By John Richardson
LACK of clear thinking about the challenges ahead worries me at the moment. I am concerned that petrochemicals companies, because of the strong profitability they have enjoyed so far this year, might well not be adequately prepared for the fault lines opening up the global economy.
Here are ten themes that you need to consider:
- The Greek plebiscite on Sunday. People hope that financial contagion will be limited, but I worry that there is every chance that this could spread. We are in uncharted territory. There is therefore every chance of a steep decline in crude-oil prices. The only thing that is propping oil up right now is financial speculation.
- Oil is also vulnerable to the potential of a final nuclear deal between Iran and the West by the 30 June deadline.
- The essential point here is that crude markets remain fundamentally long. Too much supply is chasing to little demand.
- Too much supply is largely the result of misguided Fed stimulus policies that have led to overinvestment in shale oil (and as people continue to chase yield due to record-low interest rates, this explains why crude markets are still being driven by financial speculation, and so could unwind very suddenly).
- Too little demand is the result of the secular, long term decline in the global economy, which is being driven by demographics in the West.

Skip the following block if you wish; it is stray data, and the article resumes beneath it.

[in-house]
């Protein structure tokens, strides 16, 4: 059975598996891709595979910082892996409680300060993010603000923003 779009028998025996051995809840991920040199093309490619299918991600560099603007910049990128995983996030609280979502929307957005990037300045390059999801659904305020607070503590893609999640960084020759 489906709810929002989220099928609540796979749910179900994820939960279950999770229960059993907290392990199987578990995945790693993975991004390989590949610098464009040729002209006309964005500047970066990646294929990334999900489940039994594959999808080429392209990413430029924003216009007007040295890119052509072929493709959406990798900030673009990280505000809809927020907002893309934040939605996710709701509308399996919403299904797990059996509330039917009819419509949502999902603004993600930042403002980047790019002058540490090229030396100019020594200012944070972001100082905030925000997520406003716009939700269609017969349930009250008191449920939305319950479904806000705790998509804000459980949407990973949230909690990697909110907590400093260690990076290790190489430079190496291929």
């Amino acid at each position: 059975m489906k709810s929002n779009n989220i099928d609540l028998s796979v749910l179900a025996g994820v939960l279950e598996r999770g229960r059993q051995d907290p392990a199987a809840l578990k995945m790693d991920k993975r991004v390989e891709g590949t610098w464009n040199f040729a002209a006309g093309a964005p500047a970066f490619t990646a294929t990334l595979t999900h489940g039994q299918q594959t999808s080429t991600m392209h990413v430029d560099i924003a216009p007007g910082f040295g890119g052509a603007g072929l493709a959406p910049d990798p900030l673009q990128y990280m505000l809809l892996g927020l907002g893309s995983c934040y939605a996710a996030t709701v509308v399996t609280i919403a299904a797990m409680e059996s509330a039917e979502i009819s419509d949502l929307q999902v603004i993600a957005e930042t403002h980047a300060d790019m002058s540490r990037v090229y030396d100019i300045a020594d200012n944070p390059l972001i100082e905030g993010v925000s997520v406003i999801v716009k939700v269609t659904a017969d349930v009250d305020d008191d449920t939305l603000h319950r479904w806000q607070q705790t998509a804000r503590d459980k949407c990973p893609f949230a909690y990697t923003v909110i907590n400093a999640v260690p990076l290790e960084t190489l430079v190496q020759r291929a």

- People simply have to stop being in denial about China. The latest interest-rate cut and the reduction in the bank-reserve requirement were not signs that we have returned to the stimulus days of old.
- This view ignores the facts on the ground. Further monetary easing was instead about making the debt burden a little less painful for heavily-indebted companies.
- These companies face high debt burdens because they overinvested in badly oversupplied real estate in some of China’s cities, and in oversupply across most manufacturing industry. I heard an estimate the other day that average industrial capacity utilisation in China is just 50%.
- And because of oversupply, China is in deflation, which, of course, makes the real burden of debt even harder to pay back, as real interest rates, adjusted for inflation, are still very high, despite the latest official reduction in interest rates.
- It is important to separate the recent stock market euphoria in China from what is happening in the real economy where painful, but ultimately success, economic reforms will continue. Despite the number of new stock market accounts that have been opened since late year, the number of people who trade equities in China is still only 15%. So this could never create the lost “wealth effect” resulting from economic reforms. And, anyway, as we all know, local equities are highly volatile and have suffered sharp corrections over the last few days.